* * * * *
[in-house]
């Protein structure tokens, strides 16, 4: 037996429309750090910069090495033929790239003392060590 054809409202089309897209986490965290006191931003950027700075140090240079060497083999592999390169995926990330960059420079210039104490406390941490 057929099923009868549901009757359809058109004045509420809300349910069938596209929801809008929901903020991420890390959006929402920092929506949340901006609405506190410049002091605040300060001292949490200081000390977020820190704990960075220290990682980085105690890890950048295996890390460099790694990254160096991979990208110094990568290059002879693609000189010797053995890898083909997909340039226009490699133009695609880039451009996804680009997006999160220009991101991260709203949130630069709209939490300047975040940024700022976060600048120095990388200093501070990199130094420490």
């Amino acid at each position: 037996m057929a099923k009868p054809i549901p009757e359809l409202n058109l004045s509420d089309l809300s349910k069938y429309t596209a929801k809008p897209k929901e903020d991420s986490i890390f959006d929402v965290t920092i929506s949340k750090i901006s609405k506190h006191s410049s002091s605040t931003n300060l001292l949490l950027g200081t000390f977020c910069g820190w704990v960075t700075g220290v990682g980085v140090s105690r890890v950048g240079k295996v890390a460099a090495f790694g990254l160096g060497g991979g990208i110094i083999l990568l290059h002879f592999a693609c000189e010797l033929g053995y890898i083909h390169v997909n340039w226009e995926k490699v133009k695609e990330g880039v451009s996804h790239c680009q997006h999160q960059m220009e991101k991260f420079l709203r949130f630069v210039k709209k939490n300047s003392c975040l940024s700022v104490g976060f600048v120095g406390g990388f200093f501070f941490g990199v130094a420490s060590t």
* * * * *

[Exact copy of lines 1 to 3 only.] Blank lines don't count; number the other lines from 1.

[in-house]
């Protein structure tokens, strides 16, 4: 037996429309750090910069090495033929790239003392060590 054809409202089309897209986490965290006191931003950027700075140090240079060497083999592999390169995926990330960059420079210039104490406390941490 057929099923009868549901009757359809058109004045509420809300349910069938596209929801809008929901903020991420890390959006929402920092929506949340901006609405506190410049002091605040300060001292949490200081000390977020820190704990960075220290990682980085105690890890950048295996890390460099790694990254160096991979990208110094990568290059002879693609000189010797053995890898083909997909340039226009490699133009695609880039451009996804680009997006999160220009991101991260709203949130630069709209939490300047975040940024700022976060600048120095990388200093501070990199130094420490």
């Amino acid at each position: 037996m057929a099923k009868p054809i549901p009757e359809l409202n058109l004045s509420d089309l809300s349910k069938y429309t596209a929801k809008p897209k929901e903020d991420s986490i890390f959006d929402v965290t920092i929506s949340k750090i901006s609405k506190h006191s410049s002091s605040t931003n300060l001292l949490l950027g200081t000390f977020c910069g820190w704990v960075t700075g220290v990682g980085v140090s105690r890890v950048g240079k295996v890390a460099a090495f790694g990254l160096g060497g991979g990208i110094i083999l990568l290059h002879f592999a693609c000189e010797l033929g053995y890898i083909h390169v997909n340039w226009e995926k490699v133009k695609e990330g880039v451009s996804h790239c680009q997006h999160q960059m220009e991101k991260f420079l709203r949130f630069v210039k709209k939490n300047s003392c975040l940024s700022v104490g976060f600048v120095g406390g990388f200093f501070f941490g990199v130094a420490s060590t």